3.5 Impacts on and risks to water-dependent assets


Ecological water-dependent assets

The potential for impacts on ecological assets associated with riverine landscape classes is assessed as very unlikely (less than 5% chance), although there is large uncertainty surrounding the receptor impact modelling on which this assessment is based. There is some potential for impacts on ecological assets associated with groundwater-dependent ecosystem (GDE) landscape classes, although median estimates of areas impacted are less than 100 ha. Assets with extensive areas (e.g. habitat (potential species distribution) of the regent honeyeater) are more likely to be identified as potentially impacted because there is greater likelihood they will intersect an area of hydrological change exceeding given thresholds. However the magnitude of the impact, if any, is uncertain; it will depend on local-scale factors, including whether or not the species associated with the asset is actually present in the ‘at risk’ area and the sensitivity of the species to the modelled hydrological changes. Qualitative modelling predicted negative impacts of groundwater drawdown on potential koala habitat and the median estimate of potential koala habitat associated with GDEs experiencing groundwater drawdown >0.2 m is 61.6 ha. It is very unlikely that significant areas of a threatened ecological community are impacted.

Economic water-dependent assets

The rule-out process identified five unregulated and alluvial water sources and two groundwater sources that are potentially impacted by hydrological changes due to additional coal resource development. Of 339 bores and surface water extraction points in the zone, 304 are potentially impacted due to additional coal resource development (35 are accessing deeper, fractured rock aquifers where impacts were not assessed). As changes in hydrology are not considered to result in an economic impact at monitoring sites, 58 monitoring bores can be ruled out as unlikely to be impacted. Thus, there is a potential for economic impacts due to additional coal resource development at 246 bores and surface water extraction points in the zone of potential hydrological change. This number includes points where the purpose of the bore is unknown.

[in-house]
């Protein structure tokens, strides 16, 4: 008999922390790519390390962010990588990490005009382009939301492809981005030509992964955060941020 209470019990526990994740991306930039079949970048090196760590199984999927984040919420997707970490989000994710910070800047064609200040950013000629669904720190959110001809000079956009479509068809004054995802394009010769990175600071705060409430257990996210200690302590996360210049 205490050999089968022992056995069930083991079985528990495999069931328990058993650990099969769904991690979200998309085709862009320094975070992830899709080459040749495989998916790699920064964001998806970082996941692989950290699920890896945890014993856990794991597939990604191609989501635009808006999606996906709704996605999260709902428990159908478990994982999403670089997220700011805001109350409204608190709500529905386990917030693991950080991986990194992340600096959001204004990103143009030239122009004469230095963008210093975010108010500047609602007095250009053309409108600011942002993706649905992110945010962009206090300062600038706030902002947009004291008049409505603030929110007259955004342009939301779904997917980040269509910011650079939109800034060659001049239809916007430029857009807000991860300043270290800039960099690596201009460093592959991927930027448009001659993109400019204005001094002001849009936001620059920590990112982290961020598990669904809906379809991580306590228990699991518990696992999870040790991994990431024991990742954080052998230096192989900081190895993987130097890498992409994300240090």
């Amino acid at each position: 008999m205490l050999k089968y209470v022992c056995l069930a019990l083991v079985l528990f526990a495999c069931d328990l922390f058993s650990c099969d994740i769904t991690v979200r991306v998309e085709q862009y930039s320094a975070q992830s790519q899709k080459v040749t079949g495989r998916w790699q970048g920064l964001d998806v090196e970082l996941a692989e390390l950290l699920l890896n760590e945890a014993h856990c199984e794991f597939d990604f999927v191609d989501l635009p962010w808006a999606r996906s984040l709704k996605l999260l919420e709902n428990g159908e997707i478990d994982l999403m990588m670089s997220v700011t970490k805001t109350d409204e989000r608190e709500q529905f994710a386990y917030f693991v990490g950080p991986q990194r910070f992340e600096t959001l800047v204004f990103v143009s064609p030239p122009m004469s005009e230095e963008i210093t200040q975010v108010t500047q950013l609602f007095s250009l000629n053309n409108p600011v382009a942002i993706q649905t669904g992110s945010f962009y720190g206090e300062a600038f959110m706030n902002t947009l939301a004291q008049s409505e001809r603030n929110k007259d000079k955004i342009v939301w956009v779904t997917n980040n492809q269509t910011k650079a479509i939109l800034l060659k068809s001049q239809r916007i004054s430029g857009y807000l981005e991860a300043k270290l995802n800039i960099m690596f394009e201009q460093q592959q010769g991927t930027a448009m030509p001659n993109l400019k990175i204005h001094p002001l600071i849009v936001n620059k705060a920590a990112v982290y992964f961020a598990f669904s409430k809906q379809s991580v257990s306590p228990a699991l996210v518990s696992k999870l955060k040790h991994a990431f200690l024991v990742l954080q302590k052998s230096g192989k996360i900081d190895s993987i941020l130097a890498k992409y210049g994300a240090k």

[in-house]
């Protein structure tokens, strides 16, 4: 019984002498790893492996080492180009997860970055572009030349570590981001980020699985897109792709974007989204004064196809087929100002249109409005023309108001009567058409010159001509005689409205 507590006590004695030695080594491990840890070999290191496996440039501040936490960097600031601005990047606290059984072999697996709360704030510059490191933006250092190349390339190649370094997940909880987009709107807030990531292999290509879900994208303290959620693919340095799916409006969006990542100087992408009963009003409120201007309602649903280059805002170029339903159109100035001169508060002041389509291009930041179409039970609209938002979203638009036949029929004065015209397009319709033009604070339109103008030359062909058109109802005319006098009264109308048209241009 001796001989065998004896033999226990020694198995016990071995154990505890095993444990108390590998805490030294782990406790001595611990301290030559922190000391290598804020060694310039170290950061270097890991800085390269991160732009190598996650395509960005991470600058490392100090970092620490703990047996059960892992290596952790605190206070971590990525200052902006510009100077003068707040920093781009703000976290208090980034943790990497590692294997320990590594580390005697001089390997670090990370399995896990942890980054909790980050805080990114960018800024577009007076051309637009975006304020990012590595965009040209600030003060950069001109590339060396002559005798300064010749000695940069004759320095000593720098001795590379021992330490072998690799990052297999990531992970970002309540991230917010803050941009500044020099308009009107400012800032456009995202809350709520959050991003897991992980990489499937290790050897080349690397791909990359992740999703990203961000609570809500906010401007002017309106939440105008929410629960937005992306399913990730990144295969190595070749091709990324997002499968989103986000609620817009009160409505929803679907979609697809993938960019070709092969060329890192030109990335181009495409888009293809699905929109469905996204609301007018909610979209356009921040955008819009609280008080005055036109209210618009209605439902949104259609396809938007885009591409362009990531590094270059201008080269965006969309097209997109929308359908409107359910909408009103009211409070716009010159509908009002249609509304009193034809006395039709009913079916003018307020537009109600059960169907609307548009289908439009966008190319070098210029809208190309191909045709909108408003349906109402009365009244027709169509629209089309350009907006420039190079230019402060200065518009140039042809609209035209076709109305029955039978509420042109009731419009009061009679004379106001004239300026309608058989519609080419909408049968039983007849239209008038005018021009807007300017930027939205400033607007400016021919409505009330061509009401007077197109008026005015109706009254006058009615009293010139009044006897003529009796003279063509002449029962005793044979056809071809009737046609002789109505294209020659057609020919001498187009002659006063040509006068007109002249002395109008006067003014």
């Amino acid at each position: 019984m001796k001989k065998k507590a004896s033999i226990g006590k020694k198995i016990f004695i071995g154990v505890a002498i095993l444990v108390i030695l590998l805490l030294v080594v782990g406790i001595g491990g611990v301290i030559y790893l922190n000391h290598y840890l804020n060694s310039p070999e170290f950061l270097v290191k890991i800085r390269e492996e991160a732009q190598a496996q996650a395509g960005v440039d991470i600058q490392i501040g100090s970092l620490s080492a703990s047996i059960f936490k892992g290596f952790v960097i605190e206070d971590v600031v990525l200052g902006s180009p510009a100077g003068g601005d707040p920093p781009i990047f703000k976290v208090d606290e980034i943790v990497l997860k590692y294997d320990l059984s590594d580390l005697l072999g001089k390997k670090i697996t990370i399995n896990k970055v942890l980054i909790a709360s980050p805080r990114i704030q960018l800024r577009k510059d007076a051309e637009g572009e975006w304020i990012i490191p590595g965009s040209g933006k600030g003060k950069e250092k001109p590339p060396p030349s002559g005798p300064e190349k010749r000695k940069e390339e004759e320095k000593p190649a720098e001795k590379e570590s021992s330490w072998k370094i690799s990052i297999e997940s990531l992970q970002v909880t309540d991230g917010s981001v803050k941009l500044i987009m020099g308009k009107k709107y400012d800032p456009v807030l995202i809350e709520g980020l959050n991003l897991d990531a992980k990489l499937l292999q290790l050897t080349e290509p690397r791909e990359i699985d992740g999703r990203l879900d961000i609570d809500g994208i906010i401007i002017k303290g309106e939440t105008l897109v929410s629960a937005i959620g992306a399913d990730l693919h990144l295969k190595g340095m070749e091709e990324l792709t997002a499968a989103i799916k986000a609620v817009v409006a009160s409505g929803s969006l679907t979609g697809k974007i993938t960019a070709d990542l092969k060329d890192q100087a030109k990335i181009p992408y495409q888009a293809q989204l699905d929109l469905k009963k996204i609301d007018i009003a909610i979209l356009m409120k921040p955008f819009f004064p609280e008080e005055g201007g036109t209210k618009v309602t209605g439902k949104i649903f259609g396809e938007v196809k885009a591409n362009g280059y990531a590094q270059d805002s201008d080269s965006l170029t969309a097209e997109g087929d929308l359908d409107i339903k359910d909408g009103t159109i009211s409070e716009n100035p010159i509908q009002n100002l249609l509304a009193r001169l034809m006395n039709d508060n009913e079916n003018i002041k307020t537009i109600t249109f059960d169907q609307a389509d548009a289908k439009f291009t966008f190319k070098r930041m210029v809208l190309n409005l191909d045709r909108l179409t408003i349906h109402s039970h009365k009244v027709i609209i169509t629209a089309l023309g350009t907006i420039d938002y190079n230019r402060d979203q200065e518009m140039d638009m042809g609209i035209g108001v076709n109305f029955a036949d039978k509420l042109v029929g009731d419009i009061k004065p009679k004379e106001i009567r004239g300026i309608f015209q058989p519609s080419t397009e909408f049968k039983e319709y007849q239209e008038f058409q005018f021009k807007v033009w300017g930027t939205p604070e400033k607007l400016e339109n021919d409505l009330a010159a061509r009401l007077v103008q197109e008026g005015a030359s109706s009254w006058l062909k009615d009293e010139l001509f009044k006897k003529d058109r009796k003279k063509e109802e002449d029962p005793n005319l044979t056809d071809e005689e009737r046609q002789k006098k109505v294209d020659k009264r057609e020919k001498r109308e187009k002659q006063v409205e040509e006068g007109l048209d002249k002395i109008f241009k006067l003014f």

The 95th percentile change in water availability due to additional coal resource development, assessed by change in mean annual flows, is less than 1.6 GL/year in both the Upper Gloucester River and Avon River water sources, well within the interannual variability due to climate, and corresponding to 1% and 2% changes relative to the baseline. The analysis of change in cease-to-pump days showed no significant change in any water source: for the Karuah River water source, where the potential changes were predicted to be greatest, a reduction of more than 3 days is very unlikely. Five bores are identified as at risk of greater than 2 m of drawdown, the minimal impact considerations threshold for Gloucester subregion aquifers under the NSW Aquifer Interference Policy; four are monitoring bores and the fifth is licensed to AGL, therefore economic impacts are considered unlikely.

Sociocultural water-dependent assets

Of the 19 sociocultural assets identified as water-dependent, the Washpool in the Karuah River, north of the town site of Washpool, is the only one in the zone of potential hydrological change. However, due to the very small hydrological changes at this location, the Washpool is unlikely to be impacted by additional coal resource development.

Last updated:
8 November 2018
Thumbnail of the Gloucester subregion

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